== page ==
If I was given a penny for each time I read or heard that humility is key to authentic leadership, my accountant would be one happy lady indeed.
[mass noun] The quality of having a modest or low view of one’s importance:
‘he needs the humility to accept that their way may be better’
The John Lewis story
This morning I went to hear Andy Street speak at the Said Business School in Oxford. In October 2016 Street stepped down from his role as MD of John Lewis to focus on a political career in the West Midlands.
Reciprocate, a new-ish local business network that aims to support local communities, had invited Street to share the story of the John Lewis partnership to an audience of 200 local business people and it was a sell-out.
For those of you who like me didn’t know this; the John Lewis partnership is the biggest industrial co-operative in the UK. It has 92,000 employees or ‘partners’ who own the business. There are no external shareholders and so the company answers only to itself.
I found myself thinking, How on earth do 92,000 people on the work floor exert any kind of decision making power? and so I asked the question. (more…)
Twenty years ago John Kotter published his famous article on organisational change, Leading Change: Why Transformation Efforts Fail (you can read it here). Kotter sets out the steps required for successful transformation in organisations, and explains the common pitfalls that cause 70% of change initiatives to fail. In summary, these causes of failed change according to Kotter:
- Lack of sense of urgency
- Lack of a powerful ‘guiding coalition’
- Lack of vision
- Not removing obstacles
- Lack of planned-for short-term wins
- Declaring victory too soon
- Not anchoring the change in the organisational culture
What underpins these causes is the psychology of change, and to be more precise: the barriers we humans throw up to sabotage our own initiatives. Few but the most disenchanted employees will openly admit to sabotaging change. Few of us are ready to commit career suicide in that way, so we do it under the cover of pretense, or even without knowing it ourselves. We therefore need to consider the psychology of change as fully as we can.
What is the psychology of organisational change?
Plenty of books have been written about this, and I will not attempt to write one here. Let me instead pull one of those books into Kotter’s theory and give some examples of what I’m talking about. Robert J Marshak is a distinguished organisational dynamics scholar with an impressive organisational consulting record. He wrote an excellent book on what we (choose not to) see during organisational change: Covert Processes at Work. Managing the Hidden Dimensions of Organizational Change (2006). Marshak argues that rational argumentation about the change is easy by comparison, because
considering the covert, unconscious reactions and dynamics is almost always considered off-limits in the workplace
– Robert J.Marshak, Covert Processes at Work, p.13
Dimensions of organisational change
Marshak identifies one overt and five covert dimensions which impact on organisational change:
- Reasons for change: the rational and analytical logic behind the change
- Politics: people’s interests – individual and group
- Inspirations: values-based and visionary aspirations
- Emotions: affective and reactive feelings
- Mindsets: guiding beliefs and assumptions
- Psychodynamics: anxiety-based and unconscious defenses
No prizes for guessing which is which! Now, let’s see what Marshak’s dimensions have to say about Kotter’s common causes for failure.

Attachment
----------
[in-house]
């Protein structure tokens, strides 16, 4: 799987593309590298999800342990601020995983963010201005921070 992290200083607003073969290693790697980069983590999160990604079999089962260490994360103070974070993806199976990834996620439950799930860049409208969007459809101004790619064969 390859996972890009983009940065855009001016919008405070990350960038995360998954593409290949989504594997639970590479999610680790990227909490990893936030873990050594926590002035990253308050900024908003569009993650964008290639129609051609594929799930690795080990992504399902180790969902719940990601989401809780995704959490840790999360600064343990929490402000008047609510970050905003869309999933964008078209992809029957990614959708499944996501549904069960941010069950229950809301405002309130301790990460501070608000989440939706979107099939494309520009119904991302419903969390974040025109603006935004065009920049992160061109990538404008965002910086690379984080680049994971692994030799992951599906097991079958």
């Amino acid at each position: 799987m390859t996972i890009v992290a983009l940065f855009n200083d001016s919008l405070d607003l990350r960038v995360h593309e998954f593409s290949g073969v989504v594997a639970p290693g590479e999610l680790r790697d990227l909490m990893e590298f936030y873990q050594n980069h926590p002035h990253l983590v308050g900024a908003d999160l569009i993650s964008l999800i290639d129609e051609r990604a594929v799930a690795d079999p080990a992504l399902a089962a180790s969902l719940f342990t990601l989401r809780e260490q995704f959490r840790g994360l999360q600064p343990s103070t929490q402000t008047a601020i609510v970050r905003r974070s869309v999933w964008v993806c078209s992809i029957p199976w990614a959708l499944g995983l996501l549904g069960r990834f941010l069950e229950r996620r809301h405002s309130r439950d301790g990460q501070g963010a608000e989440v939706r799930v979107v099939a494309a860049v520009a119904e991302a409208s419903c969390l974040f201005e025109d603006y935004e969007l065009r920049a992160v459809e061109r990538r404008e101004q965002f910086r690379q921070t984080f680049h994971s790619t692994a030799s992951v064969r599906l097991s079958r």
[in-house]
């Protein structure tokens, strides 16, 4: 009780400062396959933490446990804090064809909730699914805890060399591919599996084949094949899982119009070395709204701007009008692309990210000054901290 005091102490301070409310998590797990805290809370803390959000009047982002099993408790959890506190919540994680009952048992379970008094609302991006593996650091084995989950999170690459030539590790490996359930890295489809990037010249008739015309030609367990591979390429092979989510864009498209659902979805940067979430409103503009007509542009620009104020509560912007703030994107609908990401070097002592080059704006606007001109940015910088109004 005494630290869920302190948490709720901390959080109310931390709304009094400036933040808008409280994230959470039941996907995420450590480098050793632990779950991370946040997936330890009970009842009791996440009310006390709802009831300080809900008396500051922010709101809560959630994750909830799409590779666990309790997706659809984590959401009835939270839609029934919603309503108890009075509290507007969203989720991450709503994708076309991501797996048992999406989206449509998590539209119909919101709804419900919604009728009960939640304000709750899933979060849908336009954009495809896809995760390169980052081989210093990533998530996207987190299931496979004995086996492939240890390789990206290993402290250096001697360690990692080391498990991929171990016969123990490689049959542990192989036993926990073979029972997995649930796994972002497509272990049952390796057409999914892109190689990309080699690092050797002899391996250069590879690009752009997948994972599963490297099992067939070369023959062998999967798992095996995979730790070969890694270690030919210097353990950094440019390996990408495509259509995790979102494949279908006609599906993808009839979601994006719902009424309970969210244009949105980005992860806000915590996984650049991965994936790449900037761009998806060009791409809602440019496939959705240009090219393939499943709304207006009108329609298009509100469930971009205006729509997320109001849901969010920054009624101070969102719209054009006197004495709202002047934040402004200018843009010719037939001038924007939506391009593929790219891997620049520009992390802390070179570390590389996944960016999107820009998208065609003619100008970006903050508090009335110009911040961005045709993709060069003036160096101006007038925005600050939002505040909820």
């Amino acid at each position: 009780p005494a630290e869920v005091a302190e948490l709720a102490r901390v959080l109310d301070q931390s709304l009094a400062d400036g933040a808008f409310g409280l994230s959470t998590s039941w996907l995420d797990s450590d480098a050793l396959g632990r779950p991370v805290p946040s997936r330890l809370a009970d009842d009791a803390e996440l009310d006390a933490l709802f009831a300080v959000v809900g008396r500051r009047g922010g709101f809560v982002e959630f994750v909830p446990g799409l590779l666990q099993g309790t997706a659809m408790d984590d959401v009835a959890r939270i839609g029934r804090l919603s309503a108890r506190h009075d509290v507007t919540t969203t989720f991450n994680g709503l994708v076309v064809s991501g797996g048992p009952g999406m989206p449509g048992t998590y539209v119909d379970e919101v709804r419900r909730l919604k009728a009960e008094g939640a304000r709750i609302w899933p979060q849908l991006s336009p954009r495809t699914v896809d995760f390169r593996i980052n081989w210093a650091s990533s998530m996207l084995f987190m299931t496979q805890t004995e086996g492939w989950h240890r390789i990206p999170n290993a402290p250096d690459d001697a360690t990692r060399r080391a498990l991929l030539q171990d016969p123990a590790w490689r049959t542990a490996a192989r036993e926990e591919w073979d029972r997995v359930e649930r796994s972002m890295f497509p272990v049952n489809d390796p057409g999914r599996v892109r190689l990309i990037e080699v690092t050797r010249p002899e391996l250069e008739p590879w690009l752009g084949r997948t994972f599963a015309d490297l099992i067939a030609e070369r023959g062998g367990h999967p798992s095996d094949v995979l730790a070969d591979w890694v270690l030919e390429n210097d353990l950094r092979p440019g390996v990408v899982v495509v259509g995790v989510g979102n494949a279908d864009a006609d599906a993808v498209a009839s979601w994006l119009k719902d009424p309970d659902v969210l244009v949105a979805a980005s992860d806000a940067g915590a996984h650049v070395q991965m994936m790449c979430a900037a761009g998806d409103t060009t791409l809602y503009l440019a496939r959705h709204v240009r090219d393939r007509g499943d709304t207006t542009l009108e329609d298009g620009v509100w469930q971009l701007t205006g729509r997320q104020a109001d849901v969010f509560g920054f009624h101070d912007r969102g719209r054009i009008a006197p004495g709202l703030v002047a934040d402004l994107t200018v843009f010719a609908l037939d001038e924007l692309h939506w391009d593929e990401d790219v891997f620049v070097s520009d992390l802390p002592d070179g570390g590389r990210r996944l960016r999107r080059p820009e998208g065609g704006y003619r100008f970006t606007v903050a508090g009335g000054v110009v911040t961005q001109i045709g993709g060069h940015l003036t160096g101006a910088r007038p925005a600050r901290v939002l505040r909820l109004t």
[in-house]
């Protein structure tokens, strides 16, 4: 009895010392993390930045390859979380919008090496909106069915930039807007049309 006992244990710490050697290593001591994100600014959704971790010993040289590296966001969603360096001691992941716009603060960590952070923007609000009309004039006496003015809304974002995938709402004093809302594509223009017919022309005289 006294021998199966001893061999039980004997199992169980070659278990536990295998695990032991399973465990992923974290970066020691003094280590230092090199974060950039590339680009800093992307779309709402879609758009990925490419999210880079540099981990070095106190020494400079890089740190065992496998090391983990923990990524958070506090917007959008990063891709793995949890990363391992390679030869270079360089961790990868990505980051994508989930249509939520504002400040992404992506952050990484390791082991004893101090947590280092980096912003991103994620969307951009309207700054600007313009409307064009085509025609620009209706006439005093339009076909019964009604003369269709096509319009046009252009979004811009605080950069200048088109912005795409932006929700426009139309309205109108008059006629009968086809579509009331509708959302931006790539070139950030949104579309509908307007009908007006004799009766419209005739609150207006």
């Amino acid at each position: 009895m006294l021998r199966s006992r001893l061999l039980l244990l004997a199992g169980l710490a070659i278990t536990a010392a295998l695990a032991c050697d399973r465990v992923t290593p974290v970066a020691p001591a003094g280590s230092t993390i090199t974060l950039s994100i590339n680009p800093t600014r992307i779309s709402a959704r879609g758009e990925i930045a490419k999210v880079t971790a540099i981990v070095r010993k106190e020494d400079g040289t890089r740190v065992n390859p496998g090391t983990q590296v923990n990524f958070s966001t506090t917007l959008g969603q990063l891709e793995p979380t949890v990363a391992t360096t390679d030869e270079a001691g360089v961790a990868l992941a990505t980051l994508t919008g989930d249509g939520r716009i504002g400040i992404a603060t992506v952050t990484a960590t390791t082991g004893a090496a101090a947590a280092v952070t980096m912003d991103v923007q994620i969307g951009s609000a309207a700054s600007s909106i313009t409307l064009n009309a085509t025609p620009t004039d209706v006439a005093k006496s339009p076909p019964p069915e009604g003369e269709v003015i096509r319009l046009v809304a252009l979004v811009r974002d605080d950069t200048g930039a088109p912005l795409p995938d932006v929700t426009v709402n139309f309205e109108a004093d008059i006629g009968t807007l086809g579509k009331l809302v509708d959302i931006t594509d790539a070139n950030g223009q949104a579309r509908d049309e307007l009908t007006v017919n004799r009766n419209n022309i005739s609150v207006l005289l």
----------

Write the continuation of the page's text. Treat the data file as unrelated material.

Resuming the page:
Cause 1. Lack of sense of urgency
Sure, people can fail to be convinced by the arguments supporting the change, and counter them with ‘rational and analytical logic’ one by one. Often there are also other reasons why people fail to mobilise: they feel they lack opportunities to help shape the vision for example. A sense of ownership is required, and not being able to shape even a small part of the new world undermines the need for urgency.
Cause 2. Lack of a powerful ‘guiding coalition’
This one can be very tricky to navigate because of inevitably conflicting interests in organisations. Good and honest insight into the political interests at work is crucial to creating a strong coalition that unites people across divides, yet is often overlooked. Stakeholder analysisis of crucial importance here.
Cause 3: Lack of vision
A shared vision shapes beliefs and principles that guide people’s decisions, which becomes even more important in uncertain times. If the vision is not clear, or it is not clearly and consistently communicated to stakeholders, staff will have great difficultly translating that vision into the mindset required to make the change a success – and stick.
Cause 4: Undercommunication
Communication is often woefully underestimated by change makers. Yes, it is hard to imagine not knowing anything about it when you’re at the centre of it. Another reason is genuine anxiety around having to broach a difficult topic. Interests may clash and complicate the process, and also most people dread being the bearer of difficult news. The creeping sabotage of unconscious defenses in individuals is very often at the root of undercommunication during change.
Cause 5: Not removing obstacles
Here too we see psychodynamics such as avoidance and denial at work, along with a reluctance to challenge vested interests. It requires identifying and naming interests which so far have been operating under the radar and in fact have relied on not being called out for a long time.
Cause 6: Lack of planned-for short-term wins
Short-term wins are an important motivator and can boost confidence, which can ‘sell’ the change to people who are unconvinced or undecided. Reporting and celebrating interrim results is important as they reveal more about the vision for the future one step at a time.